Lately there has been an enormous influx of new bands into the industry, usually led by someone who has achieved fame playing trumpet, trombone, or sax with some big band. Most of these outfits have folded or are in the process of doing so. Even bands with large names and backing before they began, such as Harry James and Jack Teagarden, are finding things pretty rocky.

One new band that's been wiping up records right and left lately and certainly seems like a sure bet for anybody's money to be one of the big successes of coming years is Al Donahue's new swing band, opening at the Marlonette Room of the Hotel Brunswick.

Donahue isn't now to fronting a band by any means. For some years past, he led a very successful "society" combo that played record engagements at the Rainbow Room in New York City and all over the East. However, last year he decided to get rid of the "English drawing-room" name that his band acquired and adopt swing. What the management thought would never happen, did: "Low-down Rhythm In A Tophat" was an instanteous success at the staid Rainbow Room. Enough so that Donahue made his decision to leave the pastures of the broad A forevermore.

>The band opened last January right after New Year's at the band-building Meadowbrook in New Jersey. Those first weeks, even though Al already had a good name, one would have thought to be slim pickings because of the time of year. Yet from the first day, Donahue had 'em slinging tables from the chandeliers. His band was and is a tremendous success.

One thing unusual about the band is the way they picked up a rhythm style right away that very few white bands can ever do, and that Gene Krupa's gang has taken over two years to learn: namely, a nice easy bounce on the Jimmy Lunceford style. Good swing (and for that matter, good dance music) should never be strained and pushed in the "killer" style. Relaxed rhythm is imperative to any kind of good jazz--and Donahue has it. Junie Mays (piano--also some excellent arrangements), Bill Hoffman (bass) and Charlie Carroll on drums do a sweet job besides furnishing the "flash" solos that any band needs these days to satisfy the customers. Stewie McKay, who used to dish out hot tenor, also occasional oinks on the bassoon for Red Norvo, is dispensing for Donahue, as are Sal Pace (alto), Johhny Martel (former Goodman trumpet man), and Miff Sims (trombone), all of whom are good. Paula Kelly and Phil Brito do the vocals, both being personable and good; the former has always been one of my favorite pop tune singers.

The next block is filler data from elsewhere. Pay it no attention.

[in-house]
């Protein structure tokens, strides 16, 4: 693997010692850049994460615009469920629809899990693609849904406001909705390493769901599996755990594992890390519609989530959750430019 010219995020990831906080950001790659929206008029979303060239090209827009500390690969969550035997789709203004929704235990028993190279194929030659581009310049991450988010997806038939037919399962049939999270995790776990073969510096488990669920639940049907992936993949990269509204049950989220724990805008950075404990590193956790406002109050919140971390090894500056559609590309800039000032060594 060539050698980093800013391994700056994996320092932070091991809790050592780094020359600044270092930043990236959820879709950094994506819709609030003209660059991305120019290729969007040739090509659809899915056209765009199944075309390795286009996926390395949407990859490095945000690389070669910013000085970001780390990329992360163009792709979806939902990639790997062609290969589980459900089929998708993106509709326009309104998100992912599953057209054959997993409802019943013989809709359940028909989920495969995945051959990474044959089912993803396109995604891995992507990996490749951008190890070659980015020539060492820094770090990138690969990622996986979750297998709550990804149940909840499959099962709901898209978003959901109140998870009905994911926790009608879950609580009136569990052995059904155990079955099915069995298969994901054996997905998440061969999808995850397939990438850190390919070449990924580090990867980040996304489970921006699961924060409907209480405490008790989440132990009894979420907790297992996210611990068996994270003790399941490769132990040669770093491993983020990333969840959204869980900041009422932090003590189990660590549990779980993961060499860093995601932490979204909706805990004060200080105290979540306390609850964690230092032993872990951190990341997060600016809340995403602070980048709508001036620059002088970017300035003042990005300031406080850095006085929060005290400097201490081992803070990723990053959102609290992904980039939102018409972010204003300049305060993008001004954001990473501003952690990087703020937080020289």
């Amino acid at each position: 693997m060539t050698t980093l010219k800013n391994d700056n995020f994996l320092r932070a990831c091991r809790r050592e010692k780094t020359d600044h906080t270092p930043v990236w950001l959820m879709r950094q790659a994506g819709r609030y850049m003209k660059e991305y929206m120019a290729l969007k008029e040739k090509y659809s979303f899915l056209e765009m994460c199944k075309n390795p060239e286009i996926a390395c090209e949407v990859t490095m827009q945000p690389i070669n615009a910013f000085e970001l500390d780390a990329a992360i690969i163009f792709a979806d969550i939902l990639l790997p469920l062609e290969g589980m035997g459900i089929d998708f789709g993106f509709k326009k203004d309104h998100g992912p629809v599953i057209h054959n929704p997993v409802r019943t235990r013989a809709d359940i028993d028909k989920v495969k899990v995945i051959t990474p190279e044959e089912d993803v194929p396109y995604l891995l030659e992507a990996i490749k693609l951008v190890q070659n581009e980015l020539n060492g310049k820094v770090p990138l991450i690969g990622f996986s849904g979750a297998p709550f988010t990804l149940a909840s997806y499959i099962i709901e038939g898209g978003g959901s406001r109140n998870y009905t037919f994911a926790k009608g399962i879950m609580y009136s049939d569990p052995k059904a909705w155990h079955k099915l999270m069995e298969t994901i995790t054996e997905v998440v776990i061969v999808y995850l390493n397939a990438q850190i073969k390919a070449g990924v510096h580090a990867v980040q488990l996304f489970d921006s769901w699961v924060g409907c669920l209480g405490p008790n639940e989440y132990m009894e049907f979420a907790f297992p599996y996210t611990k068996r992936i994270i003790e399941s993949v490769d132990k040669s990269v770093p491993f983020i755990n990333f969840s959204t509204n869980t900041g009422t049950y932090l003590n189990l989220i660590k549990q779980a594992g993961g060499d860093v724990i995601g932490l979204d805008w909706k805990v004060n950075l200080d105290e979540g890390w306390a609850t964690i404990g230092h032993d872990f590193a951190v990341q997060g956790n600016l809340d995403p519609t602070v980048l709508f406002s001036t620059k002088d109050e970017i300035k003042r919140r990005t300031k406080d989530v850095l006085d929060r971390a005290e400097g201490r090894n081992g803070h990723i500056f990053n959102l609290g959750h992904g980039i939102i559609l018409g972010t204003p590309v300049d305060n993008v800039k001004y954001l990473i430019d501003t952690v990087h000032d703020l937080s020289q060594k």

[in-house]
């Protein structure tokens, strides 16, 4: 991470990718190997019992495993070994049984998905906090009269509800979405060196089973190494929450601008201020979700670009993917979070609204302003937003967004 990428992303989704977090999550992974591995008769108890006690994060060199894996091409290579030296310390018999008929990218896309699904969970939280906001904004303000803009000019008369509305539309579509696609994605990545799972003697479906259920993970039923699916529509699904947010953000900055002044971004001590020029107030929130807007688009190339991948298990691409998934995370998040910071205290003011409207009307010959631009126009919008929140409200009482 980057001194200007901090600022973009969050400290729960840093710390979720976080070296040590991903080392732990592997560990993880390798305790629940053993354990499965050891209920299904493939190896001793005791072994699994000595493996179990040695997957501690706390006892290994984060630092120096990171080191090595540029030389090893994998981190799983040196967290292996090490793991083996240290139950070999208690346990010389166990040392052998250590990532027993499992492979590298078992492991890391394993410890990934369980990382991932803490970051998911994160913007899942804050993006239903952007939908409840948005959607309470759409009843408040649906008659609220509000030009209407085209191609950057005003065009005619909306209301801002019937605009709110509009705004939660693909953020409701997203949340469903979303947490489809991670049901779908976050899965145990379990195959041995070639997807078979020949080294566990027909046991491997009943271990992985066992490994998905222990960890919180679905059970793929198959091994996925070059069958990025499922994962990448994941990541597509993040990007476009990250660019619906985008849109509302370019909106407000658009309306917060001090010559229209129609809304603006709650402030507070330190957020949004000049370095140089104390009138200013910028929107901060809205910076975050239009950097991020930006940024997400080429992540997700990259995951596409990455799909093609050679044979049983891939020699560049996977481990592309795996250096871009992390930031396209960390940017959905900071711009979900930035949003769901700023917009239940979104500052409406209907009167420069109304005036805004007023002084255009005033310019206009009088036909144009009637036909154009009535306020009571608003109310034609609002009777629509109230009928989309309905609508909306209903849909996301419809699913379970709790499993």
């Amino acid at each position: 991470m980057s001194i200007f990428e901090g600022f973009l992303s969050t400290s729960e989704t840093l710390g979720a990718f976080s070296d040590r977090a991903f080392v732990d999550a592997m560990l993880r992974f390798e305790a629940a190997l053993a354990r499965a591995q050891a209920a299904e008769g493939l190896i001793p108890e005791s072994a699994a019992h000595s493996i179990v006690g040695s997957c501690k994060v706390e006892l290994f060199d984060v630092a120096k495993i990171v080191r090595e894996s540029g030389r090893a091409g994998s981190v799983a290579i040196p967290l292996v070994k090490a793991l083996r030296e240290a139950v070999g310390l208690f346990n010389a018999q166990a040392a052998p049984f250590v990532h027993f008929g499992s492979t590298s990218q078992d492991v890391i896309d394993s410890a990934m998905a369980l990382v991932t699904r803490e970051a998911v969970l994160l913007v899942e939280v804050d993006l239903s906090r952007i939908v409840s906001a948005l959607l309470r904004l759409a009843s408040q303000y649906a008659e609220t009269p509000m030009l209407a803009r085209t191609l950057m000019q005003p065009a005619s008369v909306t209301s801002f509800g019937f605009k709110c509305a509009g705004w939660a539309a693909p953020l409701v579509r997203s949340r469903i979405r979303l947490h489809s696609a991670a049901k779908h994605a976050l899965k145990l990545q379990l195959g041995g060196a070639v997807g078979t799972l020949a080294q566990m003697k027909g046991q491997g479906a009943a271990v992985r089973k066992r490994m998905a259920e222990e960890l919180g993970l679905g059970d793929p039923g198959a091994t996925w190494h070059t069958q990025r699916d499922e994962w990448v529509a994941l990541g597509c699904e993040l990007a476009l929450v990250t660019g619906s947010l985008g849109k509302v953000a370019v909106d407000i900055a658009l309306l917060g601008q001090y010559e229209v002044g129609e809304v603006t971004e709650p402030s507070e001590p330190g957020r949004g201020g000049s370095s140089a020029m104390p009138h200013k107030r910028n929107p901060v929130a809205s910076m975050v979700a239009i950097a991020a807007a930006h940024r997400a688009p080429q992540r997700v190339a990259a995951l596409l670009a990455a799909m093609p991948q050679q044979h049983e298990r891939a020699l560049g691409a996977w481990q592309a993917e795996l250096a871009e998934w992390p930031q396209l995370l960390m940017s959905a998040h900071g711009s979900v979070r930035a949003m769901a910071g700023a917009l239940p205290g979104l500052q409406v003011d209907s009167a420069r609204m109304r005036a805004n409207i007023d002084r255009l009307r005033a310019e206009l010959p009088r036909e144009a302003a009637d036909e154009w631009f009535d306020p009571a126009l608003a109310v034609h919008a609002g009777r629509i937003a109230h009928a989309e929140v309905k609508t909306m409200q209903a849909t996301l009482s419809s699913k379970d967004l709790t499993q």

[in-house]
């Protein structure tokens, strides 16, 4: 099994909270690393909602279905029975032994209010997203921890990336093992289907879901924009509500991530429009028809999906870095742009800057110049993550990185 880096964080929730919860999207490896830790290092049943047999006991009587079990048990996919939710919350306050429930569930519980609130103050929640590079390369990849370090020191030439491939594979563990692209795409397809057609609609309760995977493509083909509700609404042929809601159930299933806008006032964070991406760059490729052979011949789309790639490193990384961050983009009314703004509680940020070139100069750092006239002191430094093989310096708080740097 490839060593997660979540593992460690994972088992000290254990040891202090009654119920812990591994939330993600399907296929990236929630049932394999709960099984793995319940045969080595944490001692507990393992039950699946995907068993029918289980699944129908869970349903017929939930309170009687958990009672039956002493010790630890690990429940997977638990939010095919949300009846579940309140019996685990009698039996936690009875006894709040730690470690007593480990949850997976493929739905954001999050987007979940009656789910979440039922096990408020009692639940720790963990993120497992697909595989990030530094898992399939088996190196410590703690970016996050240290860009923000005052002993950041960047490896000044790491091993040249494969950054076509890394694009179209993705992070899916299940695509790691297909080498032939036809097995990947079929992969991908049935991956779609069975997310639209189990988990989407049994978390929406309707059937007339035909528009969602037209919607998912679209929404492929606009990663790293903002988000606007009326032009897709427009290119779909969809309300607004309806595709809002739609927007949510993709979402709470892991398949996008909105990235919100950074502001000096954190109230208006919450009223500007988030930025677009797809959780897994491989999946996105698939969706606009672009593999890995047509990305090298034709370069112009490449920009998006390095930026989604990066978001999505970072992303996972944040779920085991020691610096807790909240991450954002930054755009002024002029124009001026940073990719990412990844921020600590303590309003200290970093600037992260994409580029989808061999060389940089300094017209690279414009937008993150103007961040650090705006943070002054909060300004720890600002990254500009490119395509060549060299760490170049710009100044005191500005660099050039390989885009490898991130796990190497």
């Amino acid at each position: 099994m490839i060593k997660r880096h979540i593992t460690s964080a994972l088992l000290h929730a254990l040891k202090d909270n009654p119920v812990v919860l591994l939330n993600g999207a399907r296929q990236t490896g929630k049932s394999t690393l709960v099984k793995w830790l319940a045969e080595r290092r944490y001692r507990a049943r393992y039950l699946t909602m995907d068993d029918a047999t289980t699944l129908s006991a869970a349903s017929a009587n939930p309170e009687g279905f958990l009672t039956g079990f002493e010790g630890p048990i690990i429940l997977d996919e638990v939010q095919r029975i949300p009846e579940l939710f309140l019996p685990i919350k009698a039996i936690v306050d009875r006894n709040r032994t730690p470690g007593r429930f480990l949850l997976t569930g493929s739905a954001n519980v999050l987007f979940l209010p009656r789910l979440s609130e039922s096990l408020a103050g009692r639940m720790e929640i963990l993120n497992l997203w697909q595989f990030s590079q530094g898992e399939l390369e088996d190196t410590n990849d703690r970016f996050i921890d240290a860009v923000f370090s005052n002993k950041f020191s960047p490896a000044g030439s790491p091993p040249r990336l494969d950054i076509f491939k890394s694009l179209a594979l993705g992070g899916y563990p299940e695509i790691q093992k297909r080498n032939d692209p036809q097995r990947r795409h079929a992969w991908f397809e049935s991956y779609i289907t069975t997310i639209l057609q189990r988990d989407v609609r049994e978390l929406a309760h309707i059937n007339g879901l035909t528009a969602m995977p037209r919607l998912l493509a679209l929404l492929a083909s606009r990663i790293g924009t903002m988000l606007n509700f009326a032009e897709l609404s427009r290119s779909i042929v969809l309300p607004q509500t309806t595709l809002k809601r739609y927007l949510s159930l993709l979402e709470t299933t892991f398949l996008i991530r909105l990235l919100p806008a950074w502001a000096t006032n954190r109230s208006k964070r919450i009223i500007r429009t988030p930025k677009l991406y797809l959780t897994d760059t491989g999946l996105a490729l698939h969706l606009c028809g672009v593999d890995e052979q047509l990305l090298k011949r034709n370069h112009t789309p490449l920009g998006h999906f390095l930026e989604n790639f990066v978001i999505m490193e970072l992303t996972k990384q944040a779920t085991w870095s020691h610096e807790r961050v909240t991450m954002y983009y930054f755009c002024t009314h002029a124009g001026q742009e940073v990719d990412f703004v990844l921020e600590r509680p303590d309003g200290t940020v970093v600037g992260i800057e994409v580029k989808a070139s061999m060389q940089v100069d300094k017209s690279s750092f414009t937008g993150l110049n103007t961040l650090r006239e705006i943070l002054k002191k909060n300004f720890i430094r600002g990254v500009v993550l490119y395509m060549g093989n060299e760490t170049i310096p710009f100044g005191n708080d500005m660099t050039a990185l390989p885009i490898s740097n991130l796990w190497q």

Most outstanding thing about the band to me however is leader Donahue himself. Most of the fellows fronting bands are either indifferent, exhibitionists, or much too greasy in their manner towards dancers. Donahue is almost the only man I know in the business who looks as though he belongs in front of a band and knows what to do there. He's cordial and obliging without being artificial, and provides a much needed and seldom obtained link between the musician and the listener. By all means, catch the band; they're having a Harvard Night Thursday; might not be a bad idea to go then.

This column wants to go on record, along with all the other critics, as saying that the Decca album of the Chicago Jazz Style released today is the greatest series of collected jazz over done. And that the individual records rank with almost anything that has heretofore been recorded.

Downbeat critic George Avakian (of Yale) picked the tunes and the musicians, supervised the recording and wrote the notes for the album. In short, thanks to Avakian, the musicians themselves, the Chicago tradition, and the courage of Decca in producing what many thought at first to be saleable only to a small group of enthusiasts, the public can get an album of playing in the true Chicago tradition. More than that, it can get a sense of jazz as it is really played at late-of-night sessions in out of the way bistros and honky-tonks. This is great jazz--a reproduction so accurate as to make seem pale pink by comparison any of the series previously done by HRS, Victor; or Commodore Record Shop. As a matter of fact, Commodore ran and ad in which it said that this was the "greatest album in the history of jazz" and surpassed by far anything it or anyone else had been able to do. I can't find superlatives super-stuff enough to convey how good this album seems to me and everyone else that has heard it. It's an album for everyone, not just jazz fans, for it is truly great music and marks an epoch in the art of recreating living music on cold record surfaces. Next week, this column will discuss the individual records in the album and Chicago style in general.